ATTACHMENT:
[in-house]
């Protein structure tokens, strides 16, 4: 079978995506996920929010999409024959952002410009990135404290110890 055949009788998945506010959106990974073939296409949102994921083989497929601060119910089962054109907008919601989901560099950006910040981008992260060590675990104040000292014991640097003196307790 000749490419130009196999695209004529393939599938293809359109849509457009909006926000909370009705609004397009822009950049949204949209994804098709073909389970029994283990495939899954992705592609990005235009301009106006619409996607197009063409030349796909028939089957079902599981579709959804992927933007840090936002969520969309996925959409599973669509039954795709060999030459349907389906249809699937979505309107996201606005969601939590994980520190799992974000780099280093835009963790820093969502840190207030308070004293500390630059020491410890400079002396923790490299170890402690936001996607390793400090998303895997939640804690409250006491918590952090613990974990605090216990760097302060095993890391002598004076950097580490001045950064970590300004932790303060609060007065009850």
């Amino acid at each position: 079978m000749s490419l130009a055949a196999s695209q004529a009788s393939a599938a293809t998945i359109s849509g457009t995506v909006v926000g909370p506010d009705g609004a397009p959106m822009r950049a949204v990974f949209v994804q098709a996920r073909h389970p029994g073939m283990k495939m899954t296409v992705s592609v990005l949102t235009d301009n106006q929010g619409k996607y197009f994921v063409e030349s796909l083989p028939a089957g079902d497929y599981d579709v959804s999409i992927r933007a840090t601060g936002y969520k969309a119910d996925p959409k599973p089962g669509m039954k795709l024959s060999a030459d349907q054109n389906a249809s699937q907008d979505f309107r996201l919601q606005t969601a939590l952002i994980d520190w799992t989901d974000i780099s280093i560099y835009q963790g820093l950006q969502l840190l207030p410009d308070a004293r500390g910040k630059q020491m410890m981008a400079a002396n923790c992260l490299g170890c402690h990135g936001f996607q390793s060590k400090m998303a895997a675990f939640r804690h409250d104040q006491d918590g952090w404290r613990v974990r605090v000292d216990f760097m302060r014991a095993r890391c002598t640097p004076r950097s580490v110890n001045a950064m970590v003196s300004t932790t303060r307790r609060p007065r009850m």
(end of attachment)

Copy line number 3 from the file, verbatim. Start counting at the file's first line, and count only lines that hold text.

């Amino acid at each position: 079978m000749s490419l130009a055949a196999s695209q004529a009788s393939a599938a293809t998945i359109s849509g457009t995506v909006v926000g909370p506010d009705g609004a397009p959106m822009r950049a949204v990974f949209v994804q098709a996920r073909h389970p029994g073939m283990k495939m899954t296409v992705s592609v990005l949102t235009d301009n106006q929010g619409k996607y197009f994921v063409e030349s796909l083989p028939a089957g079902d497929y599981d579709v959804s999409i992927r933007a840090t601060g936002y969520k969309a119910d996925p959409k599973p089962g669509m039954k795709l024959s060999a030459d349907q054109n389906a249809s699937q907008d979505f309107r996201l919601q606005t969601a939590l952002i994980d520190w799992t989901d974000i780099s280093i560099y835009q963790g820093l950006q969502l840190l207030p410009d308070a004293r500390g910040k630059q020491m410890m981008a400079a002396n923790c992260l490299g170890c402690h990135g936001f996607q390793s060590k400090m998303a895997a675990f939640r804690h409250d104040q006491d918590g952090w404290r613990v974990r605090v000292d216990f760097m302060r014991a095993r890391c002598t640097p004076r950097s580490v110890n001045a950064m970590v003196s300004t932790t303060r307790r609060p007065r009850m």